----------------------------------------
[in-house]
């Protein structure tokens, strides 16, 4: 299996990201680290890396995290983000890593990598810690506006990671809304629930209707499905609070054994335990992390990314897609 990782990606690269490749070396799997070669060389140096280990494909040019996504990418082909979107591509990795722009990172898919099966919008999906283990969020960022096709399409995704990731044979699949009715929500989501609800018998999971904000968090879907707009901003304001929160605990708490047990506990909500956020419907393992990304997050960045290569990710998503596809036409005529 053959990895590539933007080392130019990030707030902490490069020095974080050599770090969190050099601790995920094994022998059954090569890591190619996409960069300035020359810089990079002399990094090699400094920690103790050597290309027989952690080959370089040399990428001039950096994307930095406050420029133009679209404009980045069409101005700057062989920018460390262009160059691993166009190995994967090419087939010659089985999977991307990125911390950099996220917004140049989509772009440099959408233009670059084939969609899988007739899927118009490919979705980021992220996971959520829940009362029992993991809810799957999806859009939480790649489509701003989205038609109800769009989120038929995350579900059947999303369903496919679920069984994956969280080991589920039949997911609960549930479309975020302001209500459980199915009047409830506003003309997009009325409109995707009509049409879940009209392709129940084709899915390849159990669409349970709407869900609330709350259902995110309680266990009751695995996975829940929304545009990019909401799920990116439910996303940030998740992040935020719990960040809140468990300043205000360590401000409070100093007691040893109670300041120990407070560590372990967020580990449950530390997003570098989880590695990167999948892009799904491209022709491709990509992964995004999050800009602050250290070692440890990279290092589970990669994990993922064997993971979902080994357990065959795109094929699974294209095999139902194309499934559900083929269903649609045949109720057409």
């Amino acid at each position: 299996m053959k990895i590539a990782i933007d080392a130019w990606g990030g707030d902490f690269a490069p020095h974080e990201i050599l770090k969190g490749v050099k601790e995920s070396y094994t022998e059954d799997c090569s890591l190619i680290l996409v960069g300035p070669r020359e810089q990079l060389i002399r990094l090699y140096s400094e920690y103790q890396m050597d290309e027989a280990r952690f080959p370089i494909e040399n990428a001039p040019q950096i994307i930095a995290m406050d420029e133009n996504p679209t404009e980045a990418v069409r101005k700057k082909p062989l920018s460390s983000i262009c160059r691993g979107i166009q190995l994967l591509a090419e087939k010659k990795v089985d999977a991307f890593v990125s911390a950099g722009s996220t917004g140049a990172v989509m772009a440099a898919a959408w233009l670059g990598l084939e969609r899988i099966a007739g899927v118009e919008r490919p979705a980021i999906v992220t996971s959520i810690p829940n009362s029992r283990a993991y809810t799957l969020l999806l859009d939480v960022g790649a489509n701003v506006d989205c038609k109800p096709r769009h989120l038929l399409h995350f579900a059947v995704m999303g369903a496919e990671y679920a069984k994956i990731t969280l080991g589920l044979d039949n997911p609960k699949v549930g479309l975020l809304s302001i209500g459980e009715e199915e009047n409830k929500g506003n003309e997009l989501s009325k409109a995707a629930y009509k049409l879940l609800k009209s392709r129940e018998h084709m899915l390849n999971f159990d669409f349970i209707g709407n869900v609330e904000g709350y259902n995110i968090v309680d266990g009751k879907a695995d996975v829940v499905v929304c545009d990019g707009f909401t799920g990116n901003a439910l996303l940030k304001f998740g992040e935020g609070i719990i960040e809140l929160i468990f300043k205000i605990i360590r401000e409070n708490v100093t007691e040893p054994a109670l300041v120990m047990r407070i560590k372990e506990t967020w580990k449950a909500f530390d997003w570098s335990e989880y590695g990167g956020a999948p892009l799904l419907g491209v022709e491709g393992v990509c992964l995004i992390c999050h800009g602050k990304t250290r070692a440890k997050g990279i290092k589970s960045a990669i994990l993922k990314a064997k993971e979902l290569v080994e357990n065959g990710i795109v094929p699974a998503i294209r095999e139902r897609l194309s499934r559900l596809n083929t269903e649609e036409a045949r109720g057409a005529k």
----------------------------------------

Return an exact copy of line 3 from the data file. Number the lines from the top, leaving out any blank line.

């Amino acid at each position: 299996m053959k990895i590539a990782i933007d080392a130019w990606g990030g707030d902490f690269a490069p020095h974080e990201i050599l770090k969190g490749v050099k601790e995920s070396y094994t022998e059954d799997c090569s890591l190619i680290l996409v960069g300035p070669r020359e810089q990079l060389i002399r990094l090699y140096s400094e920690y103790q890396m050597d290309e027989a280990r952690f080959p370089i494909e040399n990428a001039p040019q950096i994307i930095a995290m406050d420029e133009n996504p679209t404009e980045a990418v069409r101005k700057k082909p062989l920018s460390s983000i262009c160059r691993g979107i166009q190995l994967l591509a090419e087939k010659k990795v089985d999977a991307f890593v990125s911390a950099g722009s996220t917004g140049a990172v989509m772009a440099a898919a959408w233009l670059g990598l084939e969609r899988i099966a007739g899927v118009e919008r490919p979705a980021i999906v992220t996971s959520i810690p829940n009362s029992r283990a993991y809810t799957l969020l999806l859009d939480v960022g790649a489509n701003v506006d989205c038609k109800p096709r769009h989120l038929l399409h995350f579900a059947v995704m999303g369903a496919e990671y679920a069984k994956i990731t969280l080991g589920l044979d039949n997911p609960k699949v549930g479309l975020l809304s302001i209500g459980e009715e199915e009047n409830k929500g506003n003309e997009l989501s009325k409109a995707a629930y009509k049409l879940l609800k009209s392709r129940e018998h084709m899915l390849n999971f159990d669409f349970i209707g709407n869900v609330e904000g709350y259902n995110i968090v309680d266990g009751k879907a695995d996975v829940v499905v929304c545009d990019g707009f909401t799920g990116n901003a439910l996303l940030k304001f998740g992040e935020g609070i719990i960040e809140l929160i468990f300043k205000i605990i360590r401000e409070n708490v100093t007691e040893p054994a109670l300041v120990m047990r407070i560590k372990e506990t967020w580990k449950a909500f530390d997003w570098s335990e989880y590695g990167g956020a999948p892009l799904l419907g491209v022709e491709g393992v990509c992964l995004i992390c999050h800009g602050k990304t250290r070692a440890k997050g990279i290092k589970s960045a990669i994990l993922k990314a064997k993971e979902l290569v080994e357990n065959g990710i795109v094929p699974a998503i294209r095999e139902r897609l194309s499934r559900l596809n083929t269903e649609e036409a045949r109720g057409a005529k």